|dc.description.abstract||This dissertation explores the use of electrostatic force feedback to generate artificial
performance characteristics in a microdevice that would otherwise not be possible. As a test case,
a non-vacuumed microresonator that is limited to small-amplitude linear-spring displacements
and subject to thermal drift is transformed by electrostatic force feedback to behave as if it were
in a vacuum and subject to highly nonlinear spring displacements that are insensitive to thermal
drift. Thermal drift is the most significant challenge faced by microscale vibratory gyroscopes.
A real-time performance-control technology is presented for correcting or manipulating
the performance of microelectromechanical systems (MEMS) devices that are subject to process
variations, temperature fluctuations, packaging stresses, or limited by manufacturing materials or
geometry. This is done by using electrostatic force feedback to artificially increase or decrease
the effective mass, damping, or stiffness of the MEMS device.
When subject to identical excitations, process variations in the fabrication of MEMS
devices cause two identically designed MEMS devices to perform differently, such as having
different resonance frequencies. A shift in resonance frequency due to a variation in temperature
will cause a frequency mismatch between the electrically driven excitation frequency and
structural resonance frequency. This variation in temperature results in small changes in
geometry, material properties, and packaging stress, causing significant drift in sensor reading
from the MEMS device. For instance, readings of a three-axis vibratory MEMS gyroscope
resting on a stationary table will drift by incorrectly sensing motion in the stationary table.
Efforts by others to reduce drift sensitivity include using temperature-dependent drive frequency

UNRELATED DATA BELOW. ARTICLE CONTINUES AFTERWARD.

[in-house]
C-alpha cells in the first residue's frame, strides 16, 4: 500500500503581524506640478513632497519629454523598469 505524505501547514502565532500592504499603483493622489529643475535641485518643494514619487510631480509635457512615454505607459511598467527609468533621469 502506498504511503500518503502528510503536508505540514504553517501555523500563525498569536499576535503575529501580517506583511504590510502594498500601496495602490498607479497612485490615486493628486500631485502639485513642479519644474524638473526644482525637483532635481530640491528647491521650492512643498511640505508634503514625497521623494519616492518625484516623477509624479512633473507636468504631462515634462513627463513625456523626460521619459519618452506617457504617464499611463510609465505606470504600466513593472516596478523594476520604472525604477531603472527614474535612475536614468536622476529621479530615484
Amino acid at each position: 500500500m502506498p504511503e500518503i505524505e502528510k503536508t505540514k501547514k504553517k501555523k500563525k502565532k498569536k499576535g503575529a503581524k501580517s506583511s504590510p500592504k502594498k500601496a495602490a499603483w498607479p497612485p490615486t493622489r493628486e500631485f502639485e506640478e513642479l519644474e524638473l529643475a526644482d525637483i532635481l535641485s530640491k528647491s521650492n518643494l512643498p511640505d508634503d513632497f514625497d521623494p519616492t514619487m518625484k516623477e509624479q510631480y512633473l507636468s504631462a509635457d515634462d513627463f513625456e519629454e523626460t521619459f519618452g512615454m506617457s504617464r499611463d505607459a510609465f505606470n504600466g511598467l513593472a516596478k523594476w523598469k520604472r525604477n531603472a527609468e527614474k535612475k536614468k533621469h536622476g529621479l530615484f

to match the drift of structural resonance frequency, creating structural designs that are less
sensitive to temperature variations, encapsulating the MEMS in a thermal reservoir to maintain a
constant temperature, etc.
Applying our real-time performance-control technology to our test case, we address the
abovementioned problems as follows. To ensure all identically fabricated devices can achieve
identical resonance frequencies, the devices are structurally designed to have a resonance
frequency that is below the desired resonance frequency. Two electrostatic force feedbacks are
applied to each device. The first feedback (proportional to negative velocity) greatly narrows the
bandwidth and increases the resonance amplitude, i.e. an artificial vacuum for a high-quality
factor. The second feedback (proportional to cubed displacement) bends the amplitude response
curve over the desired resonance frequency; i.e. an artificial nonlinear stiffness for wide
bandwidth within 3dB of the preferred amplitude. Ultimately, this enables all devices to resonate
precisely at the applied electronic excitation frequency and be insensitive to the process
variations and thermal drift that would have overwise affected their structural resonance
frequencies. This real-time performance-control technology is called performance-on-demand
MEMS, or PODMEMS.
Our analytical and simulation results show that the effective stiffness, quality factor, and
nonlinearity of the device can be easily tuned by just changing the gain of the feedback circuit.
While applying these technologies to the application of a low-cost MEMS gyroscope, the result
shows that for a temperature variation of 80oC, the output amplitude of the gyro is only
attenuated by 0.4dB, which is 94.4dB smaller than the gyro without the feedback control||en_US